GFF Review: Your Sister’s Sister

Josh Slater-Williams

Lynn Shelton’s follow-up to her mumblecore hit Humpday retains both frequent collaborator Mark Duplass, and a focus on the types of dynamic you can find between a small group of people. In Your Sister’s Sister we meet Iris (Emily Blunt), Jack (Duplass), and Hannah (Rosemarie DeWitt). At the heart of Humpday’s character exploration was a fairly high concept premise: two straight male friends decide to make a porn film together for an art project, testing their boundaries in the process. Your Sister’s Sister can’t be summed up quite as neatly, but by not relying on any farcical narrative developments alone, Shelton avoids any sitcom-like tendencies, instead opting to bolster the film with grounded, engaging characters who you can enjoy spending time with.

Duplass’ Jack is having trouble recovering from his brother’s death a year after the event. Iris, his best friend and a former girlfriend of his brother, offers him the opportunity to spend some time alone at her family’s secluded cabin, where he can try and clear his head. Upon arriving, he discovers Iris’ sister Hannah is actually there to clear her own head following her recent separation from a long-time partner. Despite having never met, the pair spend a night commiserating each other over heavy alcohol consumption that eventually leads to a brief bout of regrettable lovemaking. The next morning the two find themselves in a predicament when Iris turns up unannounced for a brief stay. They attempt to conceal their tryst to prevent any feelings getting hurt and stop relationships from potentially souring, but as the desires and longings to be found in each character are slowly revealed, this proves to be troublesome.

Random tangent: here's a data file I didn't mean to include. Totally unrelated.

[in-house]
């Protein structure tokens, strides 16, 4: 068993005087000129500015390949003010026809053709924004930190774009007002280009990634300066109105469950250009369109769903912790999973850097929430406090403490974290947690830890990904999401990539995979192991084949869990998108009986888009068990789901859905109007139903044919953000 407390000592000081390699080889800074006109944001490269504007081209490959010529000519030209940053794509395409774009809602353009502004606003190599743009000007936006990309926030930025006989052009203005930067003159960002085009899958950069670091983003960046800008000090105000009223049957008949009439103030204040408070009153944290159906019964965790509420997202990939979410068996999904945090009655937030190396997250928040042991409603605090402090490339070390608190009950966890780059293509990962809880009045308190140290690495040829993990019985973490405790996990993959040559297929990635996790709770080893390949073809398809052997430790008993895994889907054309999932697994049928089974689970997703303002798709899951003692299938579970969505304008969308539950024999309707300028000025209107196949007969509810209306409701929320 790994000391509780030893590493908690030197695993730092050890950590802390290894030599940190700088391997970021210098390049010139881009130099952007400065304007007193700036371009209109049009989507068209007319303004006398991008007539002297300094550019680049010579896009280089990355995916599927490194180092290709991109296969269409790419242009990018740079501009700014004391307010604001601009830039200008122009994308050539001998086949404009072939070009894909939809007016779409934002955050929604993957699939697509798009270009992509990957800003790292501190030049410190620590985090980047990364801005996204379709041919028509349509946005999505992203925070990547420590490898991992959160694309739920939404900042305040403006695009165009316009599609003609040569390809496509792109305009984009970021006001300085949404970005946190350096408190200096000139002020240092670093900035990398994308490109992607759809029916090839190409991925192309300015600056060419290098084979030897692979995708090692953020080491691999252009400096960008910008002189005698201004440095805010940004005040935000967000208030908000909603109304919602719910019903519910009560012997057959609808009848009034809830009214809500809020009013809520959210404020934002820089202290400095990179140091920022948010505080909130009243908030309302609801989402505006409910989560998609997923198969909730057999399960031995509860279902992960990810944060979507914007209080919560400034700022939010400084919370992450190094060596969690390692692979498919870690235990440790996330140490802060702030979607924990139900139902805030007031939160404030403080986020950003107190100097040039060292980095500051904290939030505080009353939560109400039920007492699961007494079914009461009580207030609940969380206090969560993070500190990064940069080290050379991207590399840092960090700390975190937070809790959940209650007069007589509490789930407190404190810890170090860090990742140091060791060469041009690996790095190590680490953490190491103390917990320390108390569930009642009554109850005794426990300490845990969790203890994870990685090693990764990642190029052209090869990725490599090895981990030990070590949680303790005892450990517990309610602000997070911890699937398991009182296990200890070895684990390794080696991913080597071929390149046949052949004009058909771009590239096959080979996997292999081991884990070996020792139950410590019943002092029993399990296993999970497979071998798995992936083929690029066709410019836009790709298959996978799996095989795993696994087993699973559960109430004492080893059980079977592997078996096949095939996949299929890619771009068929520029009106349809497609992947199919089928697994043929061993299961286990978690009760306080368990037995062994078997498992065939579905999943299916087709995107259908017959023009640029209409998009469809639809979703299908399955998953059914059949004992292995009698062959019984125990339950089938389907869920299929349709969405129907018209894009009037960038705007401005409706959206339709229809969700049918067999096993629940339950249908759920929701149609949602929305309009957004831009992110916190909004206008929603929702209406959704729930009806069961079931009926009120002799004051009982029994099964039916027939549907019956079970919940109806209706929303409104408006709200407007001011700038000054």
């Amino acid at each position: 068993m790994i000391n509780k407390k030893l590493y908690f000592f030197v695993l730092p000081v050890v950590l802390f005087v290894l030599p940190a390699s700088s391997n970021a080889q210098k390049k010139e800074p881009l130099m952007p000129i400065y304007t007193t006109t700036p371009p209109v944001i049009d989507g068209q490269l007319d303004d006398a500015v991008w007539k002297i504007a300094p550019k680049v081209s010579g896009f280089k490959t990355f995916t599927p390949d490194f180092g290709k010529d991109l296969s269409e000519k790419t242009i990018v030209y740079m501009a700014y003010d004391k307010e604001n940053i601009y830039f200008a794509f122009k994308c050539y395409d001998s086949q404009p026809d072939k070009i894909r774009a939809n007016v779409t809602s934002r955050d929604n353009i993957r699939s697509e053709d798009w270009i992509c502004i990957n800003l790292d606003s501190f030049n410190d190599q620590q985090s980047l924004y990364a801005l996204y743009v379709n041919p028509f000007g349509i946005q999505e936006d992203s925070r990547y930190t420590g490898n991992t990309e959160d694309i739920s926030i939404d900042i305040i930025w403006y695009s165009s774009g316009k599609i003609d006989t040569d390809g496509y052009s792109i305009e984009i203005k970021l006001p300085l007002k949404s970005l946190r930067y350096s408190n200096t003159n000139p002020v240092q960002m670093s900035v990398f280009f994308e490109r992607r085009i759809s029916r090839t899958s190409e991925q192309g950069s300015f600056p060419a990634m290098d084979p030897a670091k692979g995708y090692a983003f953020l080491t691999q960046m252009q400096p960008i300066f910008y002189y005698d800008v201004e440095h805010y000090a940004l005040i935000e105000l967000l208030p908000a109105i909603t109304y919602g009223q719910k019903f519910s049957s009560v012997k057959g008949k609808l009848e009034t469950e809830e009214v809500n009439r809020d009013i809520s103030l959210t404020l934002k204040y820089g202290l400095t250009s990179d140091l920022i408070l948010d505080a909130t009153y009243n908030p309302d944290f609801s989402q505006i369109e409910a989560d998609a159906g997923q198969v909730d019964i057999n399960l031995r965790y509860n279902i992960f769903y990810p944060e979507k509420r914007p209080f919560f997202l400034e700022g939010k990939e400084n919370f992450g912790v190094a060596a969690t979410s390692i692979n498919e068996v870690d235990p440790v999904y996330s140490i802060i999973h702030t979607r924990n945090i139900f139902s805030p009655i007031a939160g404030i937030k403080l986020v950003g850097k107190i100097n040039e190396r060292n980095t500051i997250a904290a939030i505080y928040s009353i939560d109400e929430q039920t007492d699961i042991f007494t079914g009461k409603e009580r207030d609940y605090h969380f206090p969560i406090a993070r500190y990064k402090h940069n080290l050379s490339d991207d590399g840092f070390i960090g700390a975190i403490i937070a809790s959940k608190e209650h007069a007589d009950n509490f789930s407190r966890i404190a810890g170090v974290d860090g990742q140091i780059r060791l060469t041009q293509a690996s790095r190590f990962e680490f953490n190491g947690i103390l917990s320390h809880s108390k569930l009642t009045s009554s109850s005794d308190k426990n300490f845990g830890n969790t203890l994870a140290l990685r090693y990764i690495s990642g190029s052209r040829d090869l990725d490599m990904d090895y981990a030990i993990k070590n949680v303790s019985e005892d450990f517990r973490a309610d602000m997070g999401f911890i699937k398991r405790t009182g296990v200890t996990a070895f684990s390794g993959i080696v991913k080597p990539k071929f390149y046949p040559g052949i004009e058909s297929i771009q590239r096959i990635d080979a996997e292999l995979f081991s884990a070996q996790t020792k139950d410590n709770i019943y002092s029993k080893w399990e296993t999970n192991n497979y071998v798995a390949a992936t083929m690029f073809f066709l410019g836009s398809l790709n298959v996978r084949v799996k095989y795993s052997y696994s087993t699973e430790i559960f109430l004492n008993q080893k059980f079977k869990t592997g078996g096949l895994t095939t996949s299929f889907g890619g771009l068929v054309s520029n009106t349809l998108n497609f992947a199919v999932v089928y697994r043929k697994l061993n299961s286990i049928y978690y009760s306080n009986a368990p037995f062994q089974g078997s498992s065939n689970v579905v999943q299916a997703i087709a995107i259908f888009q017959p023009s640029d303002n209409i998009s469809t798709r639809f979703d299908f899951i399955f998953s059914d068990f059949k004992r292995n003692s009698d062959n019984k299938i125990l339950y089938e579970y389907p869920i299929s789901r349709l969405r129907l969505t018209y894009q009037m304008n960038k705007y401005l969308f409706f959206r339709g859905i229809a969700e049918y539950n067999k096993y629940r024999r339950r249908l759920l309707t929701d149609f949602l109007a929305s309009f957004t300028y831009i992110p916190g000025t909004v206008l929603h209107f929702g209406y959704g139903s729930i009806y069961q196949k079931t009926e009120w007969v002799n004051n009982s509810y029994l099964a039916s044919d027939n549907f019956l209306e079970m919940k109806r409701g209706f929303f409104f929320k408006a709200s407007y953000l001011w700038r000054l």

Your Sister’s Sister utilises a part-scripted part-improvised approach, resulting in naturalistic dialogue that balances genuine hilarity with sincere emotion, all skilfully communicated by a trio of highly effective actors. Duplass successfully manages to portray a man masking his insecurities with outer frivolity, and a luminous Blunt is wonderful as the charming, spirited Iris. Their interactions in their scenes alone together have an especially playful and tender brand of loveliness that doesn’t feel manufactured. DeWitt has perhaps the most complex role: full of love, but very different from her sister, she deftly alternates between amusing abrasiveness, graceful introspection and reckless immaturity.

The film loses its footing in the final act, in which certain revelations provoke disbanding and an eventual reconciliation that doesn’t necessarily feel as authentic as what we’ve seen thus far. Additionally, Shelton seems a bit lost as to what to do with Jack in this final stretch, having him wander off out of the main setting to mope around in a montage scored by bland acoustic guitar. There is, however, still some charm to be found in the conclusion – given its absorbing, well-embodied and honest feeling characters, it’s not hard to forgive its minor failings. Your Sister’s Sister is a frequently hilarious, warm comedy with some sober, dramatic exploration of an almost equal potency.

Your Sister’s Sister was the opening gala film of Glasgow Film Festival 2012, with director Lynn Shelton in attendance.


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